Friday, 6 July 2007

Jr. Nats Ready to Travel

KEATON COLE has elevated his game since last summer, leading Eastern Commerce to the OFSAA "AAAA" championship game and now earning his way onto Canada's Jr. National team. Cole appears to have a bright future with Canada's national team program.

JR. NATS READY TO ROLL: In their final tuneup prior to leaving for Serbia and the FIBA World U19 championships, Canada's Jr. National team scrimmaged against a group of Toronto-area stars last night at Durham College in Oshawa. The team will leave for Serbia tomorrow from Toronto, giving the group plenty of time to adjust to the time change and the inevitable fatigue travelling 6 time zones brings. More importantly, the group will be able to spend time together on and off the floor for 4 or 5 days prior to the first game, providing solid time to adjust to the arenas and bond as a team. Head Coach Greg Francis is confident going into the tournament. "We have enough depth with our talent to roll out 8 or 9 players in the rotation which is important given that we have to play basically one game each day." Francis also commented on the overall maturity of the group, especially the ability to execute at key points in games: "We had several situations in the overtime game at Monmouth and the one-point win in Guelph where offensively at key times in the games we got the shots we wanted in the context of our offense. This bodes well for the championships." Francis believes his team, led by recently-named captains Chretien Lukusa and Scott Brittain, is strong enough as a group to overcome the inevitable obstacles that come while playing abroad. Having the team together for a number of weeks has helped with this underrated issue. Expect a solid effort defensively as well; the longer the group is together, the better the team defense promises to be. Francis identified assistant coach Craig Beaucamp as key in teaching, reinforcing and adjusting the team defense, which relies on selective double teams and then proper defensive rotations off the ball.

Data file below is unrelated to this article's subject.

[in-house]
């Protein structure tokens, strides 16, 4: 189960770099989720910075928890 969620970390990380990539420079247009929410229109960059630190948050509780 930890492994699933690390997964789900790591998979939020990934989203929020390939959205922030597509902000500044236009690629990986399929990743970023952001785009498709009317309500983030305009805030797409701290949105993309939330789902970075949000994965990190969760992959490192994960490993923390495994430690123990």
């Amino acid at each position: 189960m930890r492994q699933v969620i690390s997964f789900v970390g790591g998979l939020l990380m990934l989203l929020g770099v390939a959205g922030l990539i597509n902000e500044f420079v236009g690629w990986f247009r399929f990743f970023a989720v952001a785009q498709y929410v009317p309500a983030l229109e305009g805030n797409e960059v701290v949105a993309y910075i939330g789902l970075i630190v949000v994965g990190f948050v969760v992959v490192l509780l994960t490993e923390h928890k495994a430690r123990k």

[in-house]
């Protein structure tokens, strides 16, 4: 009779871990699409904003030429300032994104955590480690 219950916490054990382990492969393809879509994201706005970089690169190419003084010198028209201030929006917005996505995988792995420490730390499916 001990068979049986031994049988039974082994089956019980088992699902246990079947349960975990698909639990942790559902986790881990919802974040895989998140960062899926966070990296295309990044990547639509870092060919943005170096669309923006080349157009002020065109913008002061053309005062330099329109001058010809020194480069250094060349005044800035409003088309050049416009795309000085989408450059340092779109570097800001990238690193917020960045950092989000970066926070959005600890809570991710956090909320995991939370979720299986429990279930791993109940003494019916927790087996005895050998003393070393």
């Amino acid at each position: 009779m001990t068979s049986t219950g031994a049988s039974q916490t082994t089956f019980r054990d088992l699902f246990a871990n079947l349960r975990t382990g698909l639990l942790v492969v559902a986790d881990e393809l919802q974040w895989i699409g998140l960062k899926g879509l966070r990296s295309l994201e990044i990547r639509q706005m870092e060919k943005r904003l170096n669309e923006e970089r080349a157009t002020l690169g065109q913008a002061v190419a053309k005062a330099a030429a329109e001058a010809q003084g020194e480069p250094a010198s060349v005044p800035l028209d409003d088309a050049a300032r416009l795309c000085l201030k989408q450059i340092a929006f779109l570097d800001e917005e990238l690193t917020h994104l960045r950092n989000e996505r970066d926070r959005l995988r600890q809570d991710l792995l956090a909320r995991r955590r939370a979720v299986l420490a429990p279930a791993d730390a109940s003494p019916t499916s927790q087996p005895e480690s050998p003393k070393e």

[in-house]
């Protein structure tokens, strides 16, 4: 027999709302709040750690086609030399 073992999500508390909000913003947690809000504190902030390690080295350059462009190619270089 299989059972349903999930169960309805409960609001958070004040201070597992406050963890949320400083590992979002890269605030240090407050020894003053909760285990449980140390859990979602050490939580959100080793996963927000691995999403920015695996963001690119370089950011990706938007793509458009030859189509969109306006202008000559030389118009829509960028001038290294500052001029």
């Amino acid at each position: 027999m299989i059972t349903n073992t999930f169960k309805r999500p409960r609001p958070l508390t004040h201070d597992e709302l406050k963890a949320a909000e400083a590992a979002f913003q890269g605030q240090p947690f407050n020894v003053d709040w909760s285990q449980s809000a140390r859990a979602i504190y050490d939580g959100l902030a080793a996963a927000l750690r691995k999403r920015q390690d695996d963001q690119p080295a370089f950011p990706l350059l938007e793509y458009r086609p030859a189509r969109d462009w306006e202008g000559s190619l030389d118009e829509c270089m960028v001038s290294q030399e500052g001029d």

During last summer's qualification tournament, the team was led offensively by 3 players: Devoe Joseph, Olu Ashaolu and Junior Cadougan, who combined to take 52% of the shots overall. After a tremendous 29 for 44 performance by the Big 3 in the first game of the qualifiers, a Canadian victory over Puerto Rico, the group combined to shoot 33.7% (55-163) during the remaining 4 games, 3 of them losses. Without the solid offensive skills and finishing abilities of Ashaolu and Cadougan in this summer's lineup, expect Canada to be much more balanced, looking for offense from multiple players led by 6'2" Devoe Joseph, the likely go-to guy in the backcourt and 6'8" Brittain, who has an array of inside/out skills including range beyond the 3 point line. When Canada wants to go small, a potential lineup of 5'10" Keaton Cole (pictured at top) at the point leading a running game with Devoe Joseph, Lukusa, Brittain and 6'6" sharpshooter Jon House could be deployed. When the team wants to go big, look for Devoe to assume more ball handling duties and see 6'5" Alwayne Bigby, 6'5" Kai Williams (pictured at left) in the mix along with House on the wings, 6'7" Boris Bakovic, possibly as a big "3" with Brittain at the "4" and Canada's two centers, 7'0" Max Craig-Zuyderhoff (pictured) and 6'11" Zach Nagtzaam, sharing time in the low post. Expect Canada to start at least one of the two centers in the opener on Thursday against Nigeria. In the end, Canada's ability to defend, rebound and get good shots in the context of the offense will be key, especially against disciplined European and South American sides. Stay tuned for more on the tournament as the first game draws nearer.

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